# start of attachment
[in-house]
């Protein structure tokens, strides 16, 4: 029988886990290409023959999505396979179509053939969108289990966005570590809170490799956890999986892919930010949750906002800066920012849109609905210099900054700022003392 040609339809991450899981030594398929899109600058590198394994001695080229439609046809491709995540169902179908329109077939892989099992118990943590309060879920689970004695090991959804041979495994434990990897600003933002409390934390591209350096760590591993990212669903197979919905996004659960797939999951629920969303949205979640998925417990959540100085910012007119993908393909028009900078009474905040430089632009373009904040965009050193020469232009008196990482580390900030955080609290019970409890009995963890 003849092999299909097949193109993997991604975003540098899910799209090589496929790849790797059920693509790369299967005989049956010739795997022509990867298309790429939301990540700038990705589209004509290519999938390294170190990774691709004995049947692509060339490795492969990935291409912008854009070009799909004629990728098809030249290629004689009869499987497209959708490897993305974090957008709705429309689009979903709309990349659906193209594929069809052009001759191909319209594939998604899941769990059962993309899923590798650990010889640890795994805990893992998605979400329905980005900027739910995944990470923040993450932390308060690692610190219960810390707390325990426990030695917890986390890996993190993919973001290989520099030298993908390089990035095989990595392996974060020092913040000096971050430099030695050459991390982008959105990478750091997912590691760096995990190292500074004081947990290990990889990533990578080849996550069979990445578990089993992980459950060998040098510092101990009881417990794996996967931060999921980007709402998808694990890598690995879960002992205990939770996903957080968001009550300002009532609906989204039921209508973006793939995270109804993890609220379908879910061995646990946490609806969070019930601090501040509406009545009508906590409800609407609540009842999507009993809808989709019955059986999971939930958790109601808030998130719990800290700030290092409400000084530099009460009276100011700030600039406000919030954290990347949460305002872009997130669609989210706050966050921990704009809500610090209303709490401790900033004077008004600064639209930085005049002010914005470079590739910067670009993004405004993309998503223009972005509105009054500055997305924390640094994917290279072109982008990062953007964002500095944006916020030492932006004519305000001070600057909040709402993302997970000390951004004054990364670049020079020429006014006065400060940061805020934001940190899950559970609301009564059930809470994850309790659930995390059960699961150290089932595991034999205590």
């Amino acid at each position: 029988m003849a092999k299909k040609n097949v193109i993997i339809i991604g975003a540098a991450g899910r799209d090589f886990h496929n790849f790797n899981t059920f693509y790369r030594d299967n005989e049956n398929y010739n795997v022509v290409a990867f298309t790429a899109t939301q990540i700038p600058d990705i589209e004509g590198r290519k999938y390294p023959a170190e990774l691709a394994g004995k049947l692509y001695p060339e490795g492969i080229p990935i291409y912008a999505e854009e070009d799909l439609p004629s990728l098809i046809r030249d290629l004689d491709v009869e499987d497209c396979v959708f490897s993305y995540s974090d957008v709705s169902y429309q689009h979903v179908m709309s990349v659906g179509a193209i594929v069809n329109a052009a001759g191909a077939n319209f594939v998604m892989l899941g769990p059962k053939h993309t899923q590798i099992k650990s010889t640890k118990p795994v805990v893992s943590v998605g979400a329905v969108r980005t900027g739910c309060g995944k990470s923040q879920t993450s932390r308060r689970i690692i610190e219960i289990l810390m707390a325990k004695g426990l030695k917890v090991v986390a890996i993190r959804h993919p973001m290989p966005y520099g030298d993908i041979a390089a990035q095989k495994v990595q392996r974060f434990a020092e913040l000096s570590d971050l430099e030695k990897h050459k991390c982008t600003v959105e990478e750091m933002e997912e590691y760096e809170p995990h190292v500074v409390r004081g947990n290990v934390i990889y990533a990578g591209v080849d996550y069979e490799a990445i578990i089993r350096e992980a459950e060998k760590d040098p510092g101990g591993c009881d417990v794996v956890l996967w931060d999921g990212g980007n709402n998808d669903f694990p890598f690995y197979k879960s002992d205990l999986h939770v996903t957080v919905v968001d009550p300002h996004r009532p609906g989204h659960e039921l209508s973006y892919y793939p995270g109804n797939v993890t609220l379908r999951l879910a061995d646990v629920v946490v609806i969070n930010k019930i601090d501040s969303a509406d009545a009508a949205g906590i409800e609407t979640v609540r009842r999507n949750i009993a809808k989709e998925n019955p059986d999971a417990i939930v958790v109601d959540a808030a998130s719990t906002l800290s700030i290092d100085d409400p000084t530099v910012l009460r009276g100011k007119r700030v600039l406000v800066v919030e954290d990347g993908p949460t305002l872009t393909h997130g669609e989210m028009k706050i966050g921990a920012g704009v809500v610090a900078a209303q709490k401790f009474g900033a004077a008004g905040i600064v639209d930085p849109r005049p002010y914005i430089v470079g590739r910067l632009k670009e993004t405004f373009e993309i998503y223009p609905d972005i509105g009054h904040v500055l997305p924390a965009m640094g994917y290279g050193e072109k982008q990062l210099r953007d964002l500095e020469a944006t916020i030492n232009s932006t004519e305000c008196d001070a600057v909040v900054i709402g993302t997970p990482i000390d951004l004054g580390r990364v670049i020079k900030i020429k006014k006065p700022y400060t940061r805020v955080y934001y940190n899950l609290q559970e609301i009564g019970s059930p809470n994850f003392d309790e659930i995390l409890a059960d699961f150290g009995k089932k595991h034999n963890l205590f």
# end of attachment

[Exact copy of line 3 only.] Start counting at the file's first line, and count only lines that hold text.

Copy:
């Amino acid at each position: 029988m003849a092999k299909k040609n097949v193109i993997i339809i991604g975003a540098a991450g899910r799209d090589f886990h496929n790849f790797n899981t059920f693509y790369r030594d299967n005989e049956n398929y010739n795997v022509v290409a990867f298309t790429a899109t939301q990540i700038p600058d990705i589209e004509g590198r290519k999938y390294p023959a170190e990774l691709a394994g004995k049947l692509y001695p060339e490795g492969i080229p990935i291409y912008a999505e854009e070009d799909l439609p004629s990728l098809i046809r030249d290629l004689d491709v009869e499987d497209c396979v959708f490897s993305y995540s974090d957008v709705s169902y429309q689009h979903v179908m709309s990349v659906g179509a193209i594929v069809n329109a052009a001759g191909a077939n319209f594939v998604m892989l899941g769990p059962k053939h993309t899923q590798i099992k650990s010889t640890k118990p795994v805990v893992s943590v998605g979400a329905v969108r980005t900027g739910c309060g995944k990470s923040q879920t993450s932390r308060r689970i690692i610190e219960i289990l810390m707390a325990k004695g426990l030695k917890v090991v986390a890996i993190r959804h993919p973001m290989p966005y520099g030298d993908i041979a390089a990035q095989k495994v990595q392996r974060f434990a020092e913040l000096s570590d971050l430099e030695k990897h050459k991390c982008t600003v959105e990478e750091m933002e997912e590691y760096e809170p995990h190292v500074v409390r004081g947990n290990v934390i990889y990533a990578g591209v080849d996550y069979e490799a990445i578990i089993r350096e992980a459950e060998k760590d040098p510092g101990g591993c009881d417990v794996v956890l996967w931060d999921g990212g980007n709402n998808d669903f694990p890598f690995y197979k879960s002992d205990l999986h939770v996903t957080v919905v968001d009550p300002h996004r009532p609906g989204h659960e039921l209508s973006y892919y793939p995270g109804n797939v993890t609220l379908r999951l879910a061995d646990v629920v946490v609806i969070n930010k019930i601090d501040s969303a509406d009545a009508a949205g906590i409800e609407t979640v609540r009842r999507n949750i009993a809808k989709e998925n019955p059986d999971a417990i939930v958790v109601d959540a808030a998130s719990t906002l800290s700030i290092d100085d409400p000084t530099v910012l009460r009276g100011k007119r700030v600039l406000v800066v919030e954290d990347g993908p949460t305002l872009t393909h997130g669609e989210m028009k706050i966050g921990a920012g704009v809500v610090a900078a209303q709490k401790f009474g900033a004077a008004g905040i600064v639209d930085p849109r005049p002010y914005i430089v470079g590739r910067l632009k670009e993004t405004f373009e993309i998503y223009p609905d972005i509105g009054h904040v500055l997305p924390a965009m640094g994917y290279g050193e072109k982008q990062l210099r953007d964002l500095e020469a944006t916020i030492n232009s932006t004519e305000c008196d001070a600057v909040v900054i709402g993302t997970p990482i000390d951004l004054g580390r990364v670049i020079k900030i020429k006014k006065p700022y400060t940061r805020v955080y934001y940190n899950l609290q559970e609301i009564g019970s059930p809470n994850f003392d309790e659930i995390l409890a059960d699961f150290g009995k089932k595991h034999n963890l205590f």